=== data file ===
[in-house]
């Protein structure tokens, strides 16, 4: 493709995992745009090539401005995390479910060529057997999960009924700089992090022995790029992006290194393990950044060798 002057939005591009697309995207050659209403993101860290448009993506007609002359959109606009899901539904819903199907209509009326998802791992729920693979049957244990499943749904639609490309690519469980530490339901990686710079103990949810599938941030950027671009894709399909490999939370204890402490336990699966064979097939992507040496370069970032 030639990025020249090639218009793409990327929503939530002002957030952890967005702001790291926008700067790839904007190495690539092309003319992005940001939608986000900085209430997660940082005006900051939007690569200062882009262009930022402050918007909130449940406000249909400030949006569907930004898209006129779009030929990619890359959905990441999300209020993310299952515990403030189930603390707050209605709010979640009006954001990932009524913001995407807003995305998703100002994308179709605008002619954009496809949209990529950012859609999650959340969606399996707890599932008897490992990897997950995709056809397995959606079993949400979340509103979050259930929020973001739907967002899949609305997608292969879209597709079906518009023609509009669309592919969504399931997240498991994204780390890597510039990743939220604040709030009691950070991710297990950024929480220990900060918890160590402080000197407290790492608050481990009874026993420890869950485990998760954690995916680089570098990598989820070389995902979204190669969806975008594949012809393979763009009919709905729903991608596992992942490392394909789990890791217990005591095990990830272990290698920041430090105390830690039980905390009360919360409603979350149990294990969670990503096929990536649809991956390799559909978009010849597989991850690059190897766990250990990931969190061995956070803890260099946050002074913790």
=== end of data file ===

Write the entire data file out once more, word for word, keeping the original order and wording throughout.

[in-house]
């Protein structure tokens, strides 16, 4: 493709995992745009090539401005995390479910060529057997999960009924700089992090022995790029992006290194393990950044060798 002057939005591009697309995207050659209403993101860290448009993506007609002359959109606009899901539904819903199907209509009326998802791992729920693979049957244990499943749904639609490309690519469980530490339901990686710079103990949810599938941030950027671009894709399909490999939370204890402490336990699966064979097939992507040496370069970032 030639990025020249090639218009793409990327929503939530002002957030952890967005702001790291926008700067790839904007190495690539092309003319992005940001939608986000900085209430997660940082005006900051939007690569200062882009262009930022402050918007909130449940406000249909400030949006569907930004898209006129779009030929990619890359959905990441999300209020993310299952515990403030189930603390707050209605709010979640009006954001990932009524913001995407807003995305998703100002994308179709605008002619954009496809949209990529950012859609999650959340969606399996707890599932008897490992990897997950995709056809397995959606079993949400979340509103979050259930929020973001739907967002899949609305997608292969879209597709079906518009023609509009669309592919969504399931997240498991994204780390890597510039990743939220604040709030009691950070991710297990950024929480220990900060918890160590402080000197407290790492608050481990009874026993420890869950485990998760954690995916680089570098990598989820070389995902979204190669969806975008594949012809393979763009009919709905729903991608596992992942490392394909789990890791217990005591095990990830272990290698920041430090105390830690039980905390009360919360409603979350149990294990969670990503096929990536649809991956390799559909978009010849597989991850690059190897766990250990990931969190061995956070803890260099946050002074913790």